Mary Raymond a1andSteve Parker a2 a1 Endangered Languages Academic Programme, Department of Linguistics, School of Oriental and African Studies, University of London email@example.com a2 SIL International, Papua New Guinea firstname.lastname@example.org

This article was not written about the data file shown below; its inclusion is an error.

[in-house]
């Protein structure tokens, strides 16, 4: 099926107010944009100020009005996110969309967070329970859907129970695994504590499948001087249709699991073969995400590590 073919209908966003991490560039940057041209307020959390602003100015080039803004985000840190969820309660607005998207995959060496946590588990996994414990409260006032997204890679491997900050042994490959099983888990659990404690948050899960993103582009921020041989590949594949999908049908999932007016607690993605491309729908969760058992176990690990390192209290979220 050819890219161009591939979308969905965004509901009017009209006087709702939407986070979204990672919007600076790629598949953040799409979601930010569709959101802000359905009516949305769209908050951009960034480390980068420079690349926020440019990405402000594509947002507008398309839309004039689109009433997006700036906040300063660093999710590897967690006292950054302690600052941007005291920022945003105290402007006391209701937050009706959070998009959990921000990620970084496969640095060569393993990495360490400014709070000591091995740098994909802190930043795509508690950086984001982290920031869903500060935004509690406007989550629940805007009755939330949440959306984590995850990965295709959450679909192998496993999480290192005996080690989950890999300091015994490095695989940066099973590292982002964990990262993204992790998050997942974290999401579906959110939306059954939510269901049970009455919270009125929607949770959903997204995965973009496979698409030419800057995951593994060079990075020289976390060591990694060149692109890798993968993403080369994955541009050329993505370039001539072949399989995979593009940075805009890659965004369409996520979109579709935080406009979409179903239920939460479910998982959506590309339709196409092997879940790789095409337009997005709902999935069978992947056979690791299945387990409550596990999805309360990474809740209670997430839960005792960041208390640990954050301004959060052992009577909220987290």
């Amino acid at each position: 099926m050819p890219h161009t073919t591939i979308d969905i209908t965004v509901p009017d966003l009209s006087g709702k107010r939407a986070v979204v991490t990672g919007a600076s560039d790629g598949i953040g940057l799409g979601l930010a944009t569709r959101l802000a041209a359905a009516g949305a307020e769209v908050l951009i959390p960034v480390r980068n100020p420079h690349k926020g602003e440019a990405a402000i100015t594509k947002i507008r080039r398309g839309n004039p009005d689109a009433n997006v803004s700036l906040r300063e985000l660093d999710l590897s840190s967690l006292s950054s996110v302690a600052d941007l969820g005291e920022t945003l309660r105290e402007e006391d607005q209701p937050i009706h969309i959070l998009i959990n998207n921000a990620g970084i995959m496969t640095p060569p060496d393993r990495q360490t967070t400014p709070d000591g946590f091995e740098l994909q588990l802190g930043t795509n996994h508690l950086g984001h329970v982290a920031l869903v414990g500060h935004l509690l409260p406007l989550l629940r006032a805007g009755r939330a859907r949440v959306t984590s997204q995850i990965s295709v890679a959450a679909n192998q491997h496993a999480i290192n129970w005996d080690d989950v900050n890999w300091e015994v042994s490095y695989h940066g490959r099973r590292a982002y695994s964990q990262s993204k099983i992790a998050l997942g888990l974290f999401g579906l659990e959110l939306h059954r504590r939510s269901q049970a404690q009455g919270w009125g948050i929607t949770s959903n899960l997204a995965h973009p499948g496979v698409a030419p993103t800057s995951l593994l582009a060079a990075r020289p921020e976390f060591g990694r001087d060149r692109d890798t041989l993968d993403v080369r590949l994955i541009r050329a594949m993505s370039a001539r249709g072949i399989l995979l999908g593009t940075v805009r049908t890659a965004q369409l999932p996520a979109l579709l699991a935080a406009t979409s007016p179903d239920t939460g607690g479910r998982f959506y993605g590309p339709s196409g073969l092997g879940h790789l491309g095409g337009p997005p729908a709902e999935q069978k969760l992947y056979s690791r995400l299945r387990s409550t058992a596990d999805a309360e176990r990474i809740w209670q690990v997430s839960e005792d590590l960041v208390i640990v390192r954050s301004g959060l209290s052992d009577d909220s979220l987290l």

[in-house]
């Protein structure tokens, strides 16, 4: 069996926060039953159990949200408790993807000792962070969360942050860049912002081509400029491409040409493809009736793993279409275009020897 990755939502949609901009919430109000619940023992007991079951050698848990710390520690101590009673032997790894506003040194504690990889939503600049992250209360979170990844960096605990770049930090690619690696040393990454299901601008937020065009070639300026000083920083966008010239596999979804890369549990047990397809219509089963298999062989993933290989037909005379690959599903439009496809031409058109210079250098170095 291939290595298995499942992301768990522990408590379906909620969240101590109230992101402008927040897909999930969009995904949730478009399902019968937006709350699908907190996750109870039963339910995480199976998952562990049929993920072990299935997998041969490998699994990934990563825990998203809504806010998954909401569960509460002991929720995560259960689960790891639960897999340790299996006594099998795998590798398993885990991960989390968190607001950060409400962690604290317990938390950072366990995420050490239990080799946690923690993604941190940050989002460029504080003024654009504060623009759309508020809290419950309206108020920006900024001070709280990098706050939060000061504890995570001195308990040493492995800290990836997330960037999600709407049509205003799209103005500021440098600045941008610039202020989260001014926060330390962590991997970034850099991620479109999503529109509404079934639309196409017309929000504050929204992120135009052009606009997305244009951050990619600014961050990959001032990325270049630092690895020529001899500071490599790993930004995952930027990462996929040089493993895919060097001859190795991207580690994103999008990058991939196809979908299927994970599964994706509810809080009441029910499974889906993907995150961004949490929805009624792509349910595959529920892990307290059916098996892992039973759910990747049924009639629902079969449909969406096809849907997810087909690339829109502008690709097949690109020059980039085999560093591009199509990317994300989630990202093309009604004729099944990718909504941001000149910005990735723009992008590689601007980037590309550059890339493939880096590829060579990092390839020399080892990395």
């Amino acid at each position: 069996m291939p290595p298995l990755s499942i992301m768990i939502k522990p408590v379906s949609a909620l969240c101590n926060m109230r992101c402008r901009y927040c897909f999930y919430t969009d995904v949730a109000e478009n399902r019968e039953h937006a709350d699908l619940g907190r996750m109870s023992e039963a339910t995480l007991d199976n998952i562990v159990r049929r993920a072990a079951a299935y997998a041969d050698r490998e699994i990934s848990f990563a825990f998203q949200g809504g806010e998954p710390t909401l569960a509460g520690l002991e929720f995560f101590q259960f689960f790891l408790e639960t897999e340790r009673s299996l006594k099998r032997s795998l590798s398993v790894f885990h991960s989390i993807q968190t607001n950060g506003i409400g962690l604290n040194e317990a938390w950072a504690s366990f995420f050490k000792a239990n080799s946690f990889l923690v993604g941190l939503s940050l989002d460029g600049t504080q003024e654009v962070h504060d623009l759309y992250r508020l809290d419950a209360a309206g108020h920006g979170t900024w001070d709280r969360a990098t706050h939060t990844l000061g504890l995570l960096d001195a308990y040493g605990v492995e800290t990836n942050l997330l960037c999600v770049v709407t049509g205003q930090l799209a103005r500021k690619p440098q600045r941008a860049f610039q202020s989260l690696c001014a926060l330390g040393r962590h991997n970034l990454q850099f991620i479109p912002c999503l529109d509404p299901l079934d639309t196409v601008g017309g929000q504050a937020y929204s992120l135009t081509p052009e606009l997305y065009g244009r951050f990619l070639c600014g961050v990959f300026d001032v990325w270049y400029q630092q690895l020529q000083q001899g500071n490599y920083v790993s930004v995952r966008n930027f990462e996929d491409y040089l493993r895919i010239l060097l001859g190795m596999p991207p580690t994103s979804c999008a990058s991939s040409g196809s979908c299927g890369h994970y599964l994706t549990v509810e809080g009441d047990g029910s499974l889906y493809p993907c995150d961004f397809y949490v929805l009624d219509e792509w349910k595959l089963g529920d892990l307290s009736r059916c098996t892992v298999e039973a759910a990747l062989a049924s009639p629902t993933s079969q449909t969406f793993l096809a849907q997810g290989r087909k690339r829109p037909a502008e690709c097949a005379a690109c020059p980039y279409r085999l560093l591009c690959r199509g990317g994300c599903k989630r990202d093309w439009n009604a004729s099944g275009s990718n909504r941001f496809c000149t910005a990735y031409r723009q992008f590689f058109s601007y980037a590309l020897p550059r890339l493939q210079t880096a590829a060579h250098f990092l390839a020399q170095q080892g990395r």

Arop-Lokep, an Austronesian language of Papua New Guinea, has a contrast between a trilled /r/ and a geminate /rr/ in both intervocalic and word-initial positions. This paper presents the results of acoustic and perceptual experiments involving these segments. Specifically, we probe the statistical characteristics of the /r/ vs. /rr/ contrast across prosodic positions from the perspective of both the speaker and the listener. We measure trills in 24 different Arop-Lokep words, so the resulting data are quite robust and give an excellent idea of the variation inherent in the language. A novel finding is that both lengths of trill consist of more apical contacts word-initially than intervocalically. The scope of this work is unprecedented in that no previous instrumental study has examined both initial and medial geminate trills in the same language.